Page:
A recent debate on meritocracy at Harvard revealed deeper questions about the purpose of the school.
Tyler Cowen notes that Sandel’s book makes it to several “best of the year” lists. I haven’t read the entire book, but I find it, like much of Sandel’s work, very frustrating. The reviews of the book here are interesting but to my mind don’t get to the heart of the matter, except for this one by Herbert Gintis:
By focusing on the marketability of particular things, Sandel misses the larger effect of an economy regulated by markets on the evolution of social morality. Movements for religious and lifestyle tolerance, gender equality, and democracy have ﬂourished and triumphed in societies governed by market exchange, and nowhere else.
But McCloskey’s review, which has received some acclaim on the web, is devastating and gets at the heart of things. Here is a taste:
The poor have benefited the most from capitalism. The sheer, first-act, unanalyzed equality that Sandel advocates would have killed the modern world and kept us in the appalling poverty of the human condition down to 1800. In fact in some countries it did, such as India after 1947, under Gandhi-plus-London-School-of-Economics egalitarianism, the “License Raj” and “the Hindu rate of growth,” as the Indians themselves bitterly described their communitarian economy. When I talk to friends who think like Sandel I worry that their dispositions will kill, quite unintentionally, the only chance for the world’s poor to achieve the scope for a full human life.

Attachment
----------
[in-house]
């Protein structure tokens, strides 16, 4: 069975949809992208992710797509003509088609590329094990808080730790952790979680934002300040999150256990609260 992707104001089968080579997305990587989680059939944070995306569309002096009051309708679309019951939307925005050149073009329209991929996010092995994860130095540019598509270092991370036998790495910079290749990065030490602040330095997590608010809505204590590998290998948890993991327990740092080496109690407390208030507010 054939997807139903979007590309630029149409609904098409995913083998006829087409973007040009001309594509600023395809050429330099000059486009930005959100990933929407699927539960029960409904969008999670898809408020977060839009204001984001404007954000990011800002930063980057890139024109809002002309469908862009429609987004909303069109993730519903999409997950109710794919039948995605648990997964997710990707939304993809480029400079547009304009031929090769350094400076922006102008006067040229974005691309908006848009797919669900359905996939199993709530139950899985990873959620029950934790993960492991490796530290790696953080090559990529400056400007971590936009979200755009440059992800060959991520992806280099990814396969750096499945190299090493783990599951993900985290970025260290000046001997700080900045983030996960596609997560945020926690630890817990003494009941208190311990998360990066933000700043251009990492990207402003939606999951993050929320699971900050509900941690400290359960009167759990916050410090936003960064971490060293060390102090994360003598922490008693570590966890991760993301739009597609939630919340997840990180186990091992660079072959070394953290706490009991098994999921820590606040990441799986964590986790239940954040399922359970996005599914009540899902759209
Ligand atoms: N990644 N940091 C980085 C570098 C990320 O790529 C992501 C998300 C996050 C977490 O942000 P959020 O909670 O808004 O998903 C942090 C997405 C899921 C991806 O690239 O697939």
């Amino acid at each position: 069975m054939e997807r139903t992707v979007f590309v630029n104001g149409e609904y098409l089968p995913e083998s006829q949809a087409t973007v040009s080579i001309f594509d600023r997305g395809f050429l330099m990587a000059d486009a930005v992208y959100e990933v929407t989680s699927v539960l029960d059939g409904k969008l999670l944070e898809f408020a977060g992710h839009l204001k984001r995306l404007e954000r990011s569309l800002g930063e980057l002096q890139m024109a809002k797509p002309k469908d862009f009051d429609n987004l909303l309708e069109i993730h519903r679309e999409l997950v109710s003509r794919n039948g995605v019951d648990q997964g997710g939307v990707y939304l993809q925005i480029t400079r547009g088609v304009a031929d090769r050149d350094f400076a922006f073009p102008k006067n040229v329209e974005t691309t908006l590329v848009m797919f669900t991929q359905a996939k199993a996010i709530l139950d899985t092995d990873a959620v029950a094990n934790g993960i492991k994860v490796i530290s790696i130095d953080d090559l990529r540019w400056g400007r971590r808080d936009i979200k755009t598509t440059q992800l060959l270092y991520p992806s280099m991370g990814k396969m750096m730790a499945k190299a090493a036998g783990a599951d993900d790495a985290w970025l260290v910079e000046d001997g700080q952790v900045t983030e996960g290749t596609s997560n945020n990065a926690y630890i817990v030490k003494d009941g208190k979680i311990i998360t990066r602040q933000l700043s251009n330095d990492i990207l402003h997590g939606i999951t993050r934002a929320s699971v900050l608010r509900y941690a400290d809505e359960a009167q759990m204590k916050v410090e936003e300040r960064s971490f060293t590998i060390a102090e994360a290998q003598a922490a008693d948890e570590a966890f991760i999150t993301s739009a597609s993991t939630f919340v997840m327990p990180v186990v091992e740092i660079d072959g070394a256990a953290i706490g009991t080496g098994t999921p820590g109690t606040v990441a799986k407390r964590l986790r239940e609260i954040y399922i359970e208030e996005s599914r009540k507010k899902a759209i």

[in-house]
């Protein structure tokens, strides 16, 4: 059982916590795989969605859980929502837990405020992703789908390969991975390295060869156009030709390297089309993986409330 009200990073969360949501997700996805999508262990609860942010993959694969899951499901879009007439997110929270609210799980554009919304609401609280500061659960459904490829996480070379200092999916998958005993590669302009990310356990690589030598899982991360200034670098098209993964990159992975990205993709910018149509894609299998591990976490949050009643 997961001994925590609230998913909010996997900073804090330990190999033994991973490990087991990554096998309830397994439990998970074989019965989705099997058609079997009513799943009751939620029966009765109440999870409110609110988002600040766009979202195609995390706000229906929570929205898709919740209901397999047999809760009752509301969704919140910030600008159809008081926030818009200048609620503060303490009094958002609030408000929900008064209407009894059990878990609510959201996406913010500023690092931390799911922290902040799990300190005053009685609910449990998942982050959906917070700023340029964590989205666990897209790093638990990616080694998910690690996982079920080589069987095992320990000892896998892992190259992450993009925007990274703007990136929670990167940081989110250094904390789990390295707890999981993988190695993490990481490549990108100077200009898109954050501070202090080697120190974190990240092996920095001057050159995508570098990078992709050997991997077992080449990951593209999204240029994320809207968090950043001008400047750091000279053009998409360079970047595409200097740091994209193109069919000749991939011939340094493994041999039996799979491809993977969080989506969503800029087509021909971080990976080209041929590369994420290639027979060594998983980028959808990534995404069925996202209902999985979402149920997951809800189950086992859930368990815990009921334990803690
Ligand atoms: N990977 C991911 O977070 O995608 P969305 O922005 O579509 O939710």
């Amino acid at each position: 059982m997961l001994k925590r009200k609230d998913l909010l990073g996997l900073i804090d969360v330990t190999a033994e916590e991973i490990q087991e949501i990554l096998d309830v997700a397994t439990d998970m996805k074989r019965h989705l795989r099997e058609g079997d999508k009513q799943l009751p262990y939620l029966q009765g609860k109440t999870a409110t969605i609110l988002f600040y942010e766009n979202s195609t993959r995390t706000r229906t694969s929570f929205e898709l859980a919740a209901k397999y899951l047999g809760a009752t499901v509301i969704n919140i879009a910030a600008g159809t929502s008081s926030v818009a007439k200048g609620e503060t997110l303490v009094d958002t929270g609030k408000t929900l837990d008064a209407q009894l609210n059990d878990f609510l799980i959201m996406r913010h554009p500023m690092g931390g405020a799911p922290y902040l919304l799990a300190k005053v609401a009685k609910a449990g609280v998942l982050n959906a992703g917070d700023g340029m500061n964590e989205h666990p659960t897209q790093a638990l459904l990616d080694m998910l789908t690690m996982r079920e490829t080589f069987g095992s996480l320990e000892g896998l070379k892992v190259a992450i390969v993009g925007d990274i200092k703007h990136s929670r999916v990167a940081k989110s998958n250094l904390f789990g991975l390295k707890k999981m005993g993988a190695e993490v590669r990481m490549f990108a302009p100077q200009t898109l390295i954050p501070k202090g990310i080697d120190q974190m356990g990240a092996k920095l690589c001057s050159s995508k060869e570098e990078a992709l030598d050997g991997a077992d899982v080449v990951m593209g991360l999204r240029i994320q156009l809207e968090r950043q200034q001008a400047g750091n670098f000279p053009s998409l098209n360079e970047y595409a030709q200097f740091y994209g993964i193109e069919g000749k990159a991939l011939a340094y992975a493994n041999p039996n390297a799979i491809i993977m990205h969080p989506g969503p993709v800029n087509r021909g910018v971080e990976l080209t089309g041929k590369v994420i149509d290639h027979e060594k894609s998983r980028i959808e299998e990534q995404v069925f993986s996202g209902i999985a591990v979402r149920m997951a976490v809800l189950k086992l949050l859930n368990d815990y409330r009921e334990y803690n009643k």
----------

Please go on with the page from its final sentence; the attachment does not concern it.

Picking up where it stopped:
Sandel is not untutored. He knows such arguments, I imagine, and anyway they are not rocket science. Perhaps he tells them to the kids in the fifth week of his course. I hope so. But in the present book, the better to cast doubt on a neo-liberalism he detests, he has chosen not to reveal the other side, and to rely instead on a non-philosophical notion of schoolyard fairness as a First Principle. It is as though he has contempt for the common reader, and is unwilling to assume that she could adjudicate the serious arguments, pro and con, if they were presented.
For my earlier praise of McCloskey’s work, see here.